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lob

How Do I inform Evernote about my product?

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I have a product that allows meals to be planned, and a shopping list to be sent to Evernote from a PC. My problem is, I do not know how to go about informing Evernote of this product, without it being treated as SPAM. Could someone on Evernote staff contact me perhaps? I can forward details, allow with a promo code for a free download.

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The easiest way - since this is a user forum - would be to go for Premium for 1 month, and channel it through support. Maybe you stick with Premium and use the additional features for your idea.

Good luck with your product.

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Thanks PinkElephant.

I just upgraded to Premium. I'll contact support shortly.

 

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So, after an email exchange today, Support suggested that I post a link to the product here. Note: the product is free until June 1st, just use the promo code chef101. At this stage, I'm really just after a small userbase so I can get some feedback.

https://www.leorecipesystem.com/

 

 

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22 hours ago, lob said:

Support suggested that I post a link to the product here.

Also post details about the product
Important points are:

LEO Recipe System is designed for meal planning, shopping lists, recipe creation & storage, nutrition analysis, label creation, and recipe costings

the product is Excel based, and restricted to Windows

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It's Excel based and NOT an app. It runs on a PC. Each Recipe file creates what I call a "compressed recipe". This is "bundled up information" on the recipe covering ingredients, amounts, nutrition info, categories, etc. The compressed recipe is approx 320 characters in length, and contained in a single cell. It is essentially the same a database record.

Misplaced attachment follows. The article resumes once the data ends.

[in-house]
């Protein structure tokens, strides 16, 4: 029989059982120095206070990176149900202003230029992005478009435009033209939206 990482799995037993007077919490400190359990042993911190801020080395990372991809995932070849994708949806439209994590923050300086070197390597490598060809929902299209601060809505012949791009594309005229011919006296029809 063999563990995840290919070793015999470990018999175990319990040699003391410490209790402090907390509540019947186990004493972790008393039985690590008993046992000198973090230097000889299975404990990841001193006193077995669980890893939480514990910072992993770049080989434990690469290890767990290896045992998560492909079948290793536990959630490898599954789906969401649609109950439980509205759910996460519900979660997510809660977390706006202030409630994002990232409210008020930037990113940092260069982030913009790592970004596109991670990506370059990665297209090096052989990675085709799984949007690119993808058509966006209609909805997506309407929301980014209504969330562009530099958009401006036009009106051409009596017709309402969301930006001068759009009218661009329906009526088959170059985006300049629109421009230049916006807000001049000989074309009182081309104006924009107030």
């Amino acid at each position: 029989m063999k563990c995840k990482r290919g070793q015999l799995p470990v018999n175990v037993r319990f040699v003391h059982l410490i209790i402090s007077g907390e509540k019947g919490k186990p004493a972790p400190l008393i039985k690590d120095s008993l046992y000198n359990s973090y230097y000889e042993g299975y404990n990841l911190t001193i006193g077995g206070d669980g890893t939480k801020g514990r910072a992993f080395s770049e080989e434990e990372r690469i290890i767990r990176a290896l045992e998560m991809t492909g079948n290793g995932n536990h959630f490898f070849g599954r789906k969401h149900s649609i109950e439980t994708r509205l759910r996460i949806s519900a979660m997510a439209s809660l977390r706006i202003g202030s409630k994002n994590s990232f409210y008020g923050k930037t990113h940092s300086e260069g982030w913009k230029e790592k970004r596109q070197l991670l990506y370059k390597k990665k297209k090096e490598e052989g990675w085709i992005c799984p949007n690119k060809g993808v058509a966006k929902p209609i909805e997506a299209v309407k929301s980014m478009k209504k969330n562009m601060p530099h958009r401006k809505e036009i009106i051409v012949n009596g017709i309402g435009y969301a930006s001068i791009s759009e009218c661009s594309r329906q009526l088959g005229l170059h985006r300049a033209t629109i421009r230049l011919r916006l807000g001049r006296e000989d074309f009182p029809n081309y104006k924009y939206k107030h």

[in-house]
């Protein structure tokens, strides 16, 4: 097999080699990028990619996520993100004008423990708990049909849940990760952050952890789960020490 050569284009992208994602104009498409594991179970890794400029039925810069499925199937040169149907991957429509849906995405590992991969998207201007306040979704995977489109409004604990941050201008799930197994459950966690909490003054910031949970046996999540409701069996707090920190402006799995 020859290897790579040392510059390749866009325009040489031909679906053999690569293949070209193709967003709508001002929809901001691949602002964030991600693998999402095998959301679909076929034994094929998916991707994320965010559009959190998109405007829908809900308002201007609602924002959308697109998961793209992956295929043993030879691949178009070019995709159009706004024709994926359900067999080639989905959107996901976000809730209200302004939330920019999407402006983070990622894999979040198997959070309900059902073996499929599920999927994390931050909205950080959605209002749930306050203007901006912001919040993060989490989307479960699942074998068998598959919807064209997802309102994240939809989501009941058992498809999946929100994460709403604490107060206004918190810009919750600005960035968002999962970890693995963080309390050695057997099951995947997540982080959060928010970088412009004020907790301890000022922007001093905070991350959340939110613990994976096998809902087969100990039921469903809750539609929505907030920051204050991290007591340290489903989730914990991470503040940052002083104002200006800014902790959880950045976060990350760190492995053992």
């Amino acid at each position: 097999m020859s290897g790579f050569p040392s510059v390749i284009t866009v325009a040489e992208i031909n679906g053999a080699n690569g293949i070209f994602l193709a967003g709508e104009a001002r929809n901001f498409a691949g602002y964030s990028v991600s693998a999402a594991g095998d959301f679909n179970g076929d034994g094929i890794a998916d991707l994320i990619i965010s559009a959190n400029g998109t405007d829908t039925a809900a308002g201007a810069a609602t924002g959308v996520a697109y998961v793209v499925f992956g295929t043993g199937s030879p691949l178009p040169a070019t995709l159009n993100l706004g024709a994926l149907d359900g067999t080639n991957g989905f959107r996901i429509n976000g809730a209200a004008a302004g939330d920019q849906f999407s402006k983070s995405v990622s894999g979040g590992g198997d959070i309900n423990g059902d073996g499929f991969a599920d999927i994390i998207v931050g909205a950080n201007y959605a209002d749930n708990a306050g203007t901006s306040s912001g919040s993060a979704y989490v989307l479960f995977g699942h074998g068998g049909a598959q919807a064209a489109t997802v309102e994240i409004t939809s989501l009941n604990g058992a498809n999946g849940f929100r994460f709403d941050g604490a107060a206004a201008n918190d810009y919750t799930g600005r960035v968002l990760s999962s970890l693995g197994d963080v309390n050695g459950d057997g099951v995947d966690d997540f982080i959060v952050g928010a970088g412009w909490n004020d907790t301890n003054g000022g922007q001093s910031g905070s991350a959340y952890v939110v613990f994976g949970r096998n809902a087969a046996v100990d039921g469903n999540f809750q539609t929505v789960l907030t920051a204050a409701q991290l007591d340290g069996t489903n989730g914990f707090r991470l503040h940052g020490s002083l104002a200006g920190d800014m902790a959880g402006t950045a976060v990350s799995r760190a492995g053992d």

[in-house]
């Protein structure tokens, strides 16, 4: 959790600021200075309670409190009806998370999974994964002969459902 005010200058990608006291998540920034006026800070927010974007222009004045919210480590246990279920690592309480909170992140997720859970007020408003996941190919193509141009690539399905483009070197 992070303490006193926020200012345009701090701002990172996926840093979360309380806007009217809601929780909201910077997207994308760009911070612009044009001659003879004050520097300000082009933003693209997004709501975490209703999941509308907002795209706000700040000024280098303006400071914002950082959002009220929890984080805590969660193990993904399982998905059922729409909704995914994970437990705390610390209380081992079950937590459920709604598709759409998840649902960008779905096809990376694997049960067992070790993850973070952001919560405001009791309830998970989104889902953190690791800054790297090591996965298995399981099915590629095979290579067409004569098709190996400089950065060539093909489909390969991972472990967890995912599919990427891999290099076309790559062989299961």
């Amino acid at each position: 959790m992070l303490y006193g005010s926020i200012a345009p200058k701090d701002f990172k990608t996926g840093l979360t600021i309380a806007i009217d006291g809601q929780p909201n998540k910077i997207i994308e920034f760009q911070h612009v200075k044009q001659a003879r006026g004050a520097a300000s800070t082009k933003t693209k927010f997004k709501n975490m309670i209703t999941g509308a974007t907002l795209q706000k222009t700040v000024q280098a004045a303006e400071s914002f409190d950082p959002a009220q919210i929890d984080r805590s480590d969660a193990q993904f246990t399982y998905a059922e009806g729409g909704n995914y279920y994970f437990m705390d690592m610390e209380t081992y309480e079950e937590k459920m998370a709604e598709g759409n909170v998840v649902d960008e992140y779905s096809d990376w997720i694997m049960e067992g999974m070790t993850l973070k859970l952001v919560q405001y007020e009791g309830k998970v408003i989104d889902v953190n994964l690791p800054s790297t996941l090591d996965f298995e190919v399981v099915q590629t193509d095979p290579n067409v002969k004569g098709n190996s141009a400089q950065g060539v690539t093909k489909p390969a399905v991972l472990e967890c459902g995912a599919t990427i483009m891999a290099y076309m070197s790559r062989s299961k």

You copy/paste the compressed recipe to other files, such as Shop (for meal planning and auto-creation of a shopping list) and Extras (for labels and costings). 

Evernote works from the Shop file. Open the Shop file, plan meals, and select the SHOPPING LIST worksheet to see the auto generated shopping list. Then, press the Shop button to send to Evernote. (Look under Features, Shop on the website to see a video on how Evernote is integrated into the recipe system.)

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21 minutes ago, DTLow said:

Important points are: the product is Excel based, and restricted to Windows

At this stage it is only Windows based. However, it might be possible to produce a Mac version. To be honest, I don't know enough about the Mac version of Excel to know how feasible this would be.

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15 hours ago, lob said:

At this stage it is only Windows based. However, it might be possible to produce a Mac version. To be honest, I don't know enough about the Mac version of Excel to know how feasible this would be.

...and you have the complication that Office is now also web based and can be accessed from Linux too...

I had a quick look at the web page,  but to be honest our cooking plans tend to revolve around personal preferences and what's left in the freezer rather than any rational 'plan'.  Good luck with the development though!  🙂